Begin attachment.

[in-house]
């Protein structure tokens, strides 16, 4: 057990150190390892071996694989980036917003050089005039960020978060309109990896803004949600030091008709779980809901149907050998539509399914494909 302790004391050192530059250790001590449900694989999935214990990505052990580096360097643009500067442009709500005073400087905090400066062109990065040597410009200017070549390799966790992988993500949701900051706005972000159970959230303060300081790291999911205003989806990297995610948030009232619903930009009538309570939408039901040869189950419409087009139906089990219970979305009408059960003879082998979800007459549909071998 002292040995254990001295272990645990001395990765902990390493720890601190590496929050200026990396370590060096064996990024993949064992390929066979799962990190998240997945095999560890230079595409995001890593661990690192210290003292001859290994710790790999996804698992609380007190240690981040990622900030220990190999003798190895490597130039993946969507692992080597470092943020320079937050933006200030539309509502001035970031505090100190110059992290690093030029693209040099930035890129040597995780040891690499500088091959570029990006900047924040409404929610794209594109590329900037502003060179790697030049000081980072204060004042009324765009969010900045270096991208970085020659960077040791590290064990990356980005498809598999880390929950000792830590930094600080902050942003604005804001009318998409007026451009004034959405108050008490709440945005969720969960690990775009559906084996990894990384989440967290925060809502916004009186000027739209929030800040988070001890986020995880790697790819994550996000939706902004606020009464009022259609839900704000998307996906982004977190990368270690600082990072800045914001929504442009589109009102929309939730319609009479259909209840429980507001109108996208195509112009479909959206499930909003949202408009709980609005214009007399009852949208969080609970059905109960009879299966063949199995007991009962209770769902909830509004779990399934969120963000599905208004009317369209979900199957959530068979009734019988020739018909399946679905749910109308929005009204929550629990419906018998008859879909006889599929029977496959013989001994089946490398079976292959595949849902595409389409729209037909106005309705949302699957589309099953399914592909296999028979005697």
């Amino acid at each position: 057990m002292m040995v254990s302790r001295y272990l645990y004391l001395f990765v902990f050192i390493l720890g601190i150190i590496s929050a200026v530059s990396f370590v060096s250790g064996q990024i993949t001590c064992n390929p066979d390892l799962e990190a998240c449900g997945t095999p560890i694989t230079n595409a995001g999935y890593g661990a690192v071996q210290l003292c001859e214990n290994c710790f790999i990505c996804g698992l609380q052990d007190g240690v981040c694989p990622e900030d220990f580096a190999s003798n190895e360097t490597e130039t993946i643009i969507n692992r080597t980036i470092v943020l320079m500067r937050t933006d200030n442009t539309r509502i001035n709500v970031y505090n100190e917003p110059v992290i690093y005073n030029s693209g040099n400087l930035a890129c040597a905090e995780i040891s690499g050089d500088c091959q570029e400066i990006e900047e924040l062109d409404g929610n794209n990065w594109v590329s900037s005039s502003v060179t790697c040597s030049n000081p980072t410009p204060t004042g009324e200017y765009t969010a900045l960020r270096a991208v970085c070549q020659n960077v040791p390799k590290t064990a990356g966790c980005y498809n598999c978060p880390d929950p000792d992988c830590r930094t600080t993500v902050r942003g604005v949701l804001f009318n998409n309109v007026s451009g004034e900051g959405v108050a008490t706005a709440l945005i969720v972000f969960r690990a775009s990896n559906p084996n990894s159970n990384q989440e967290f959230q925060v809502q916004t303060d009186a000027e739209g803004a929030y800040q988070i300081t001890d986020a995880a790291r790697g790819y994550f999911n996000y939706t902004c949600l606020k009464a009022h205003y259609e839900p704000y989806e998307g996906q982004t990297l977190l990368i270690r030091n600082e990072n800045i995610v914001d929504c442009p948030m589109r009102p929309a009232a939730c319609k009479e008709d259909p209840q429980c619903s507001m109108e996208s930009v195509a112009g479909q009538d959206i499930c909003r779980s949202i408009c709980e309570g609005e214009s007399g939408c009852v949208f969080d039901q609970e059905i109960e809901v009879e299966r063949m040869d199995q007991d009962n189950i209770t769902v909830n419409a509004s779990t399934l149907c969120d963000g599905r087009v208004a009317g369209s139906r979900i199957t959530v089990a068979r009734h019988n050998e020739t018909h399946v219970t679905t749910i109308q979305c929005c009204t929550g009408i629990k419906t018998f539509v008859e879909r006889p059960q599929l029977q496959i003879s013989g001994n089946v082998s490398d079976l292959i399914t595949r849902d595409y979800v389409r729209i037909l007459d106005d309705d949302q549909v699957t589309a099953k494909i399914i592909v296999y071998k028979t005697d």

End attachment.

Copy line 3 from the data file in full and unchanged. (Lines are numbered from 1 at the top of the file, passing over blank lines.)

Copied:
């Amino acid at each position: 057990m002292m040995v254990s302790r001295y272990l645990y004391l001395f990765v902990f050192i390493l720890g601190i150190i590496s929050a200026v530059s990396f370590v060096s250790g064996q990024i993949t001590c064992n390929p066979d390892l799962e990190a998240c449900g997945t095999p560890i694989t230079n595409a995001g999935y890593g661990a690192v071996q210290l003292c001859e214990n290994c710790f790999i990505c996804g698992l609380q052990d007190g240690v981040c694989p990622e900030d220990f580096a190999s003798n190895e360097t490597e130039t993946i643009i969507n692992r080597t980036i470092v943020l320079m500067r937050t933006d200030n442009t539309r509502i001035n709500v970031y505090n100190e917003p110059v992290i690093y005073n030029s693209g040099n400087l930035a890129c040597a905090e995780i040891s690499g050089d500088c091959q570029e400066i990006e900047e924040l062109d409404g929610n794209n990065w594109v590329s900037s005039s502003v060179t790697c040597s030049n000081p980072t410009p204060t004042g009324e200017y765009t969010a900045l960020r270096a991208v970085c070549q020659n960077v040791p390799k590290t064990a990356g966790c980005y498809n598999c978060p880390d929950p000792d992988c830590r930094t600080t993500v902050r942003g604005v949701l804001f009318n998409n309109v007026s451009g004034e900051g959405v108050a008490t706005a709440l945005i969720v972000f969960r690990a775009s990896n559906p084996n990894s159970n990384q989440e967290f959230q925060v809502q916004t303060d009186a000027e739209g803004a929030y800040q988070i300081t001890d986020a995880a790291r790697g790819y994550f999911n996000y939706t902004c949600l606020k009464a009022h205003y259609e839900p704000y989806e998307g996906q982004t990297l977190l990368i270690r030091n600082e990072n800045i995610v914001d929504c442009p948030m589109r009102p929309a009232a939730c319609k009479e008709d259909p209840q429980c619903s507001m109108e996208s930009v195509a112009g479909q009538d959206i499930c909003r779980s949202i408009c709980e309570g609005e214009s007399g939408c009852v949208f969080d039901q609970e059905i109960e809901v009879e299966r063949m040869d199995q007991d009962n189950i209770t769902v909830n419409a509004s779990t399934l149907c969120d963000g599905r087009v208004a009317g369209s139906r979900i199957t959530v089990a068979r009734h019988n050998e020739t018909h399946v219970t679905t749910i109308q979305c929005c009204t929550g009408i629990k419906t018998f539509v008859e879909r006889p059960q599929l029977q496959i003879s013989g001994n089946v082998s490398d079976l292959i399914t595949r849902d595409y979800v389409r729209i037909l007459d106005d309705d949302q549909v699957t589309a099953k494909i399914i592909v296999y071998k028979t005697d």